Learn About Frog Development & Make A Pond Scene

 It hasn’t felt very much like Spring here in the UK but the frogs have still been busy and we’ve been avidly watching our frog spawn and learning about frog development over the last few days. It’s been quite amazing to see how quickly things changed in just one week!

Learn about frog development week 1
Frog Spawn Day 1
Learn about frog development day 5
Frog Spawn Day 5

It’s been amazing learning about frogs and frog development this week. We’ve seen the frog spawn middles grow, change shape and hatch into tiny tadpoles in just 5 days! This week the emerging tadpoles have been eating their egg cases and we’re looking forward to them getting strong enough to swim around looking for algae to eat. Do pop back next week to see how they are doing!

It has been fantastic for the children to be able to watch it all close up and it’s raised lots of questions and pouring over books and searching the internet for answers. I really do love it when something from nature captures their interest so whole heartedly. There are so many science learning opportunities from taking the time to watch the natural changes around us; life cycles, reproduction, habitats, seasons, food chains, animal groups… Absolutely wonderful!

In what has become the usual manner of My Little 3 and Me we felt inspired to get crafty. We were definitely feeling the Easter influence with this Cute Pond Scene with little egg tadpoles and frogs.Egg Decorating - Make a tadpole and frog ponds scene.jpg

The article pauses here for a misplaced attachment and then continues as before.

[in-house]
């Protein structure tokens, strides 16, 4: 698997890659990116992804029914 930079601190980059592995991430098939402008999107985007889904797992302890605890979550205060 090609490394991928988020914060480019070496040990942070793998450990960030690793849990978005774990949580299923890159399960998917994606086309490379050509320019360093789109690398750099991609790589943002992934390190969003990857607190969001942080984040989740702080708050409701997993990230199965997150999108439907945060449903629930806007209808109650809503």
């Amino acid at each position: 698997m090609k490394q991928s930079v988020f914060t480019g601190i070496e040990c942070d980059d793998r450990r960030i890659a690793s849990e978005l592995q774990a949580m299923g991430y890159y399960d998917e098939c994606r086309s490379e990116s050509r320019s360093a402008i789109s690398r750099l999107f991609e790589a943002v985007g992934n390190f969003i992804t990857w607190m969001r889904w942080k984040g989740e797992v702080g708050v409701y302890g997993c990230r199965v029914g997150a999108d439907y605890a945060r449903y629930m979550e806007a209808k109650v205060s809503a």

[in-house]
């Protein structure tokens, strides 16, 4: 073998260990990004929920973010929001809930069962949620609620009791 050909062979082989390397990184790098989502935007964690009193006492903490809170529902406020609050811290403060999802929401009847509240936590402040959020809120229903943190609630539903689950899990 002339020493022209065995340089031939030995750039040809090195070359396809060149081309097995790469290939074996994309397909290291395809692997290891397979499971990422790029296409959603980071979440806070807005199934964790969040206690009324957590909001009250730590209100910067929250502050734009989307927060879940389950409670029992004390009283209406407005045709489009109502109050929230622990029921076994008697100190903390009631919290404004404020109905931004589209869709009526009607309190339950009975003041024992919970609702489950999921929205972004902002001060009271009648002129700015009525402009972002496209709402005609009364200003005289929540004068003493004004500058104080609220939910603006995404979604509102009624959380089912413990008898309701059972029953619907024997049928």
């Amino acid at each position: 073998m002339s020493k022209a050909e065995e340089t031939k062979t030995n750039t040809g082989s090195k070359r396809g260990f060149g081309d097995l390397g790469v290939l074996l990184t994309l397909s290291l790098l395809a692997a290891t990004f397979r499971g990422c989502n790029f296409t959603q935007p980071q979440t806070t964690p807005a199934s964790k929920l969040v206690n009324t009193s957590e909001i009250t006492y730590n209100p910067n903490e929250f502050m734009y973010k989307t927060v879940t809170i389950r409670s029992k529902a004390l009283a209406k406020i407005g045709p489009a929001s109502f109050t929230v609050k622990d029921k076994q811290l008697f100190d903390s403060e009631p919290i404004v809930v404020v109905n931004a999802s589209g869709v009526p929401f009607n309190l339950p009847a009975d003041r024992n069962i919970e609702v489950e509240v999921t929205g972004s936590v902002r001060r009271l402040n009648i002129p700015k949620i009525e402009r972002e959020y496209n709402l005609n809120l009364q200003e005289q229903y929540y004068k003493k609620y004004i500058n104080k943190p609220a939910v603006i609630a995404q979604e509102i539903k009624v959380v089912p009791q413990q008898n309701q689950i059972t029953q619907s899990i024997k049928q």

How To Make A Tadpole and Frog Pond Scene From Eggs.

Supplies For A Tadpole Craft

  • 2 eggs
  • Black and green acrylic paint
  • Card
  • Scissors
  • A small blob of plasticine
  • Quick drying glue like UHU
  • 2 googly eyes for the tadpole
  • Felt tip pen

How To Make A Tadpole And Frog Scene

  1. Ideally you should blow your eggs so that you can keep your craft for a long time. My youngest was just so desperate to make it immediately I hadn’t the heart to thwart his enthusiasm and make him wait for the eggs to be blown first but I would advise that you do! To blow an egg is fairly easy but does take a lot of puff! Use a thick needle or pin and make a small hole in either end of the egg. Poke your pin through and wiggle it about to break up the yolk. Over a bowl blow long and hard through one of the holes and the contents will be pushed out of the other hole. You can rinse out your egg and leave it in the sun or on a radiator to dry afterwards.
  2. Paint one egg black and one egg green and allow to dry.
  3. Cut out 2 matching tadpole tails and paint them black.
  4. Cut out a simple zigzag base for frog’s feet, using the picture to inspire you and paint them green.
  5. Cut out a “M” shape for frog’s eyes, using the picture to help you and paint them green.
  6. When all of your pieces are dry add any felt tip extras, like a smile and eye balls and then simply glue them into place. To glue the frog’s eyes we cut a few snips along the bottom of the “M” that we folded and fanned out towards the back of the frog. We sat the frog on a blob of plasticine to hold it upright. You could do the same for the tadpole too if you like but my son liked the way it rolled about, saying it looked like it was swimming!

My little boy drew and cut out all the cardboard shapes. I think they look adorable! We haven’t provided a printable template or strict guidelines for this craft as I think it’s rather lovely for each child to draw, cut out and make their own unique croaky characters.

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